During the Soviet occupation of Afghanistan, this impoverished country was at the heart of [international] events, and its people were showered with money. This was not out of love of the Afghans, but due to hatred of the Soviet Union. This money helped to establish leaders, warlords, and professional fighters [in Afghanistan]. When the Soviets departed from Afghanistan, Afghanistan itself departed from the word’s consciousness, and was left to be ravaged by poverty, brutality, and the conflict of its warlords. It was inevitable that terrorism would thrive in such a chaotic environment. The west did not shake off its indifference and apathy to what was happening in Afghanistan until after the disastrous events of 11 September 2001. This was the moment that the world found itself paying a thousands time the cost of what it would have originally paid had it helped the Afghans following the end of the Soviet era, rescuing them from the chaotic aftermath of the war by supporting civilian rule and thereby ensuring a decent life for all Afghans.
The world committed the same mistake in Somalia by spending many years standing and “watching” what was happening in that poverty-stricken, hungry, and miserable country as if what was taking place there did not concern the world at large. This crisis could have been nipped in the bud before it snowballed and required more money and effort to resolve. However this deliberate negligence caused Somalia to become one of the most dangerous incubators for terrorism around the world. The world awoke to this threat after it was too late, becoming aware of the phenomenon of piracy, and the future solution to this will no doubt be extremely expensive. However just a fraction of this cost in the past could have saved Somalia and the world at large from this fate.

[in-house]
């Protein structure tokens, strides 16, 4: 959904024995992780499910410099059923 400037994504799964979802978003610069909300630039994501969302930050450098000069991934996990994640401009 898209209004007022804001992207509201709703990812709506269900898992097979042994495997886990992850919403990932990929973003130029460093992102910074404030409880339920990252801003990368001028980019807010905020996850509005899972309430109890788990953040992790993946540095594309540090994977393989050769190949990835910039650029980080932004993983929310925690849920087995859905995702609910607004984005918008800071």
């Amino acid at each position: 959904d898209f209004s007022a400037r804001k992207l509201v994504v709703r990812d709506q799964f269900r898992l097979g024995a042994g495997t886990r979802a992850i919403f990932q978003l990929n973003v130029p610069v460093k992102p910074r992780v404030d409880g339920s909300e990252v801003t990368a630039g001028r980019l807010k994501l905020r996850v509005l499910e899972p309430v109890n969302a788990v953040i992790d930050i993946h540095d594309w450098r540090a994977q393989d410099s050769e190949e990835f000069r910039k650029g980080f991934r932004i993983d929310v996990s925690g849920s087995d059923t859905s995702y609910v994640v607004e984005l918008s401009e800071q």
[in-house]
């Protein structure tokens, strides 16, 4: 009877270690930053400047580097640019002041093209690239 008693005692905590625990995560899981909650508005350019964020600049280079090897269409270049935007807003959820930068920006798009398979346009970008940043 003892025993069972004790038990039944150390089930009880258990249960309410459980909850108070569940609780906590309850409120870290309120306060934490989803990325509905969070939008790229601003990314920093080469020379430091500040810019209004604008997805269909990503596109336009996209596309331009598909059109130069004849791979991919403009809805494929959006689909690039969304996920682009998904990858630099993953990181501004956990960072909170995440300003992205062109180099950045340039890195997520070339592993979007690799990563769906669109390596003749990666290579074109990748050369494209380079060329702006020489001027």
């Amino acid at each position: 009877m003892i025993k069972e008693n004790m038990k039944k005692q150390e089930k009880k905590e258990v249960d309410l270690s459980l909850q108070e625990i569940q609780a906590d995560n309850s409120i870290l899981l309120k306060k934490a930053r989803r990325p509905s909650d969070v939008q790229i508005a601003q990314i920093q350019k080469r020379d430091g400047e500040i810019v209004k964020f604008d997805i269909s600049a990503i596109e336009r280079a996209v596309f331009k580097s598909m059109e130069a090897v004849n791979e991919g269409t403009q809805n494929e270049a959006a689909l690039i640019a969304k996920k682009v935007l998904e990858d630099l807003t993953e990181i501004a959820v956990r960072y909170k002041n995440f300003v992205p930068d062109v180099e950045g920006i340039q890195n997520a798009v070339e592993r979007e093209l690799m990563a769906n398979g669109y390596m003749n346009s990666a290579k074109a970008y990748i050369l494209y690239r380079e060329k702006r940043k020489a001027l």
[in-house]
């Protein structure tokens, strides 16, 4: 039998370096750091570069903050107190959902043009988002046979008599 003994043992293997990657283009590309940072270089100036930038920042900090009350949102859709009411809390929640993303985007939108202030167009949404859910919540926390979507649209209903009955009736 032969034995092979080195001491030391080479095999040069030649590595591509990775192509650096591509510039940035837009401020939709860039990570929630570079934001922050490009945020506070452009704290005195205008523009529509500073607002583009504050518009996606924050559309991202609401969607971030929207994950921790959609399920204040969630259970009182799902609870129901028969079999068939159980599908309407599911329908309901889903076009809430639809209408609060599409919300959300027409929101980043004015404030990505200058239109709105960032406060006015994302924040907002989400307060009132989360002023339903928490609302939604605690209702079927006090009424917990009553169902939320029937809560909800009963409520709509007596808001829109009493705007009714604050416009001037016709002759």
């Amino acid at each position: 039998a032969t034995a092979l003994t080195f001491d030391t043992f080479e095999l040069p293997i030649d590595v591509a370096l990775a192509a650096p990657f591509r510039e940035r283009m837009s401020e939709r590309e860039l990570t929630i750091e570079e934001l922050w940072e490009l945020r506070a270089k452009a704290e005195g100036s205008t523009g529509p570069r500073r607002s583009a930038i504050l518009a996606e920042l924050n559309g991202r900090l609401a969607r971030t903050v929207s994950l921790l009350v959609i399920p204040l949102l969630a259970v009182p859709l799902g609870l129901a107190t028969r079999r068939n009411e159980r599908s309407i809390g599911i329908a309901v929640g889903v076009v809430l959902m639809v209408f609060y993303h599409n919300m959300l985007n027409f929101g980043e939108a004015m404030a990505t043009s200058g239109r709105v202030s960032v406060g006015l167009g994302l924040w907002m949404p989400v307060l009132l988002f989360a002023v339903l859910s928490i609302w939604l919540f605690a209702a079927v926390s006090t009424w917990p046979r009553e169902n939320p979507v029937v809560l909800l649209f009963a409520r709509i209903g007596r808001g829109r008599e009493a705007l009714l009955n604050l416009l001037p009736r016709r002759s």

What happened in Afghanistan and Somalia can happen anywhere in the world. The potential spots where this could happen will become apparent if the world continues ignorantly turning a blind eye [to this]. Such locations will then be exploited by Al Qaeda, in accordance with the natural law that nature abhors a vacuum.
Despite all of this, the world today lives in one house, and no inhabitant can ignore what is taking place in another part of the house, otherwise the house itself will collapse onto everybody. The distance between countries is now an illusion, to the extent that a Nigerian terrorist armed with explosives can pass from the mountainside of Yemen to Europe and from there to the US. Nobody is able to live in isolation from everybody else. Therefore countries do not have to fight against terrorism alone; terrorists have no [moral] compass, and everybody is an opponent.